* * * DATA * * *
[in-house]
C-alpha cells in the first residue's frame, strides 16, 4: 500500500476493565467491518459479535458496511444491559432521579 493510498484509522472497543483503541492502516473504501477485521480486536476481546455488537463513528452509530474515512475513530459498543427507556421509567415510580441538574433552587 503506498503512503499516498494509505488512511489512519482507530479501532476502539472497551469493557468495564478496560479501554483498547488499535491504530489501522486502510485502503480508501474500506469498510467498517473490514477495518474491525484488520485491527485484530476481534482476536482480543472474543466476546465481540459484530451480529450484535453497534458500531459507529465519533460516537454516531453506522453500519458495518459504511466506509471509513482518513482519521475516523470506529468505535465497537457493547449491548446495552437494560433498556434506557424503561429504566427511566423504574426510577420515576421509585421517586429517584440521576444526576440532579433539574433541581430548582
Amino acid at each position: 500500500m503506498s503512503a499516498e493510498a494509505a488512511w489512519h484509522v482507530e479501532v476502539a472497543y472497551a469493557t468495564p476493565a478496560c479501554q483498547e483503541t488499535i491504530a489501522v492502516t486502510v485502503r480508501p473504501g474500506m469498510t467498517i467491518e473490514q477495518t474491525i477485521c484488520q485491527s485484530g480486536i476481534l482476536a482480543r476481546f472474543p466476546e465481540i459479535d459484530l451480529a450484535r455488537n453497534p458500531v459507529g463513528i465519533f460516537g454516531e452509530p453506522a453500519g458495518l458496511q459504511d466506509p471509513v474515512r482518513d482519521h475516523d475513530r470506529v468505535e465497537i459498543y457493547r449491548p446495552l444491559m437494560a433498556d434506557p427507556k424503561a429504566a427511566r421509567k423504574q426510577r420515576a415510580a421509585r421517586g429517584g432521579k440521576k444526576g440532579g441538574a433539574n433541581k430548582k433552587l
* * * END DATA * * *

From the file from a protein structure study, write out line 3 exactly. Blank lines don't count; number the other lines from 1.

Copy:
Amino acid at each position: 500500500m503506498s503512503a499516498e493510498a494509505a488512511w489512519h484509522v482507530e479501532v476502539a472497543y472497551a469493557t468495564p476493565a478496560c479501554q483498547e483503541t488499535i491504530a489501522v492502516t486502510v485502503r480508501p473504501g474500506m469498510t467498517i467491518e473490514q477495518t474491525i477485521c484488520q485491527s485484530g480486536i476481534l482476536a482480543r476481546f472474543p466476546e465481540i459479535d459484530l451480529a450484535r455488537n453497534p458500531v459507529g463513528i465519533f460516537g454516531e452509530p453506522a453500519g458495518l458496511q459504511d466506509p471509513v474515512r482518513d482519521h475516523d475513530r470506529v468505535e465497537i459498543y457493547r449491548p446495552l444491559m437494560a433498556d434506557p427507556k424503561a429504566a427511566r421509567k423504574q426510577r420515576a415510580a421509585r421517586g429517584g432521579k440521576k444526576g440532579g441538574a433539574n433541581k430548582k433552587l